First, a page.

“Knowing that those journalists come from their own communities gives people a sense of hope that they will feel not only heard, but respected, and their stories will be told with a sense of clarity and sensitivity."
Shazia Ali

For Floyd, it’s important that new newsrooms receive start-up funding because it’s this which allows a publication to go from one or two people in their kitchen to a sustainable organisation which can afford to hire people and invest in the business side of journalism.

We asked Lucero whether The People’s Newsroom will be providing start-up grants as part of the initiative and if so, how much these grants would be. She tells Journo Resources that because “we are still designing the programme […] this hasn’t been established yet.” The Bureau Local’s website includes a call-out to potential funders and EYST’s project is being funded by Lankelly Chase, which indicates that some form of funding provision does appear to be part of the plan.

Funding Opportunities For Start-Up Newsrooms

Grant Plan Grants – £1,000 grants for people of colour based in the UK to kickstart a new cultural project such as a zine or events.

GNI Startups Lab Europe – Workshops, coaching and access to up to €25,000 in grants for early-stage news organisations creating original digital content.

National Endowment for Democracy – Grants of up to $50,000 for organisations, including independent media outlets, which advance democratic goals.

Public Interest News Foundation – PINF has lots of funding opportunities for independent news providers and public interest journalism in the UK.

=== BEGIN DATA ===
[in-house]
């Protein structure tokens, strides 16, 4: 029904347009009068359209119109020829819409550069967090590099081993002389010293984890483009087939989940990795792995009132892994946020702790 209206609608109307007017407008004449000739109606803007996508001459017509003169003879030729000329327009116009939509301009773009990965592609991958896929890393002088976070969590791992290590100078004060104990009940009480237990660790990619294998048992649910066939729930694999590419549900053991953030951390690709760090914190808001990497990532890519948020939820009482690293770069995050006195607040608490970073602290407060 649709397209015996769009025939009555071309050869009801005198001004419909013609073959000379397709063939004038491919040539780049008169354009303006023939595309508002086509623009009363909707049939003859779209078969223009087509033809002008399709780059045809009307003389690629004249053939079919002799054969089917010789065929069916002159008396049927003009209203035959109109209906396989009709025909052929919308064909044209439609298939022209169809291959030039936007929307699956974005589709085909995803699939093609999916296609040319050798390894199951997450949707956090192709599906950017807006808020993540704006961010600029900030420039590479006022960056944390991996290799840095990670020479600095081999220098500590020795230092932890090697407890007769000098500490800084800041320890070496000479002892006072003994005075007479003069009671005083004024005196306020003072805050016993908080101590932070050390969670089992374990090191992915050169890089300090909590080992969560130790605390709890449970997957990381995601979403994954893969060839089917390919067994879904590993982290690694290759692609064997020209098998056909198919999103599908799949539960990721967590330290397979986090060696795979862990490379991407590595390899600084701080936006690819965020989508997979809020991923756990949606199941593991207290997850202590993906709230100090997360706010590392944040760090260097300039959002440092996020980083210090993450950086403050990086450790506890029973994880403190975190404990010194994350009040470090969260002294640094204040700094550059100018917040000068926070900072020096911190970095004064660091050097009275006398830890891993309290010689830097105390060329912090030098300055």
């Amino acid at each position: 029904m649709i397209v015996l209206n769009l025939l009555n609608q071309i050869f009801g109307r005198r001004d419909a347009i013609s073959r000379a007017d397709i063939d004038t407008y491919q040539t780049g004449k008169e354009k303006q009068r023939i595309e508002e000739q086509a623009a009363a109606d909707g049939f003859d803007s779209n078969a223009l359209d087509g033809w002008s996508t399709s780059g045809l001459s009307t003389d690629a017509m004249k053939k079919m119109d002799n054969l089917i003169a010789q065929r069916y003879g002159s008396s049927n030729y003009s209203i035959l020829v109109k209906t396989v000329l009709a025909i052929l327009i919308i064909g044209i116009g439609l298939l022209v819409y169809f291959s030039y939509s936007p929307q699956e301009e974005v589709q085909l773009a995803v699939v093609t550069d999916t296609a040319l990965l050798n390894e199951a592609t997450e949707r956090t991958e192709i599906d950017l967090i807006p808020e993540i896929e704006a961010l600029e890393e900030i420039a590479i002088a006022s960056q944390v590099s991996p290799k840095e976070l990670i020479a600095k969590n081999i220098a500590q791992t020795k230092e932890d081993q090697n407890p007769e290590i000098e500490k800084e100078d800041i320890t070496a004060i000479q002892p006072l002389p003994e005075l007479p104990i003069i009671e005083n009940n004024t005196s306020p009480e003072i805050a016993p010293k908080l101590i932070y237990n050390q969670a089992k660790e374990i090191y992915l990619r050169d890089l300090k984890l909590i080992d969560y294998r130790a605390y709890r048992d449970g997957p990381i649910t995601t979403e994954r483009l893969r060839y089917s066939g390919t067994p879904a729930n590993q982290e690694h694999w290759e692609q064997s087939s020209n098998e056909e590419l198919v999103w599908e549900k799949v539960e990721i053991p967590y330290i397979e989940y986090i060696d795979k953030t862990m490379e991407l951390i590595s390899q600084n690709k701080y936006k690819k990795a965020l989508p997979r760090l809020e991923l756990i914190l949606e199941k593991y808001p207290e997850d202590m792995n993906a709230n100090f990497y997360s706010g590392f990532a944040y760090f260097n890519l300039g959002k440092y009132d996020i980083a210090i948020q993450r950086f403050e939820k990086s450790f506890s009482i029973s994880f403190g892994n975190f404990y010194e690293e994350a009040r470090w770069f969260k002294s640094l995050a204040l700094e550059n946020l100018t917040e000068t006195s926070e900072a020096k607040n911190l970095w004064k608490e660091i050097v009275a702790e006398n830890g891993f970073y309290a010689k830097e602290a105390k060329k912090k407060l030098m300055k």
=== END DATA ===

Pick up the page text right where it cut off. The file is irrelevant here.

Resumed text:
You can find more opportunities on our Funding page.

How Will These Newsrooms Fare Long Term?

What The People’s Newsroom doesn’t solve, or claim to, is the issue of finding a funding model which can sustain local news in the long-term. Whilst advertising is working for Social Spider, it doesn’t work for everyone – and the amount of paying members a publication requires to start hiring a proper body of staff will be out of reach for many. Lucero tells me that the Bureau Local aren’t planning on recommending a certain funding model to new organisations – this will be left up to them.

Yet, the initiative seems like a positive step, albeit in its earliest stages. It will be interesting to see how the newsrooms it facilitates hold up in the long run. The drive behind it is hopeful, especially when many of the discussions around local and community news are downcast.

“The ultimate aim is real societal improvement, seeing diverse stories and seeing journalism being this force for good,” Lucero says. “Sometimes we get really doom and gloom and I think we have to remember journalism at its very core is […] that driving force which allows communities to connect and spark change and spark action.”

Tom Taylor
Tom Taylor

Tom joined the Journo Resources team in mid-2021 as a trainee, and will focus on writing original features and content during his time at Journo Resources. Tom also takes the lead on our Twitter account, as well as keeping our resources and jobs board up to date.

Based in Manchester, Tom is also the editor of Salt Magazine, and independent magazine sharing arts, music, and culture across Greater Manchester.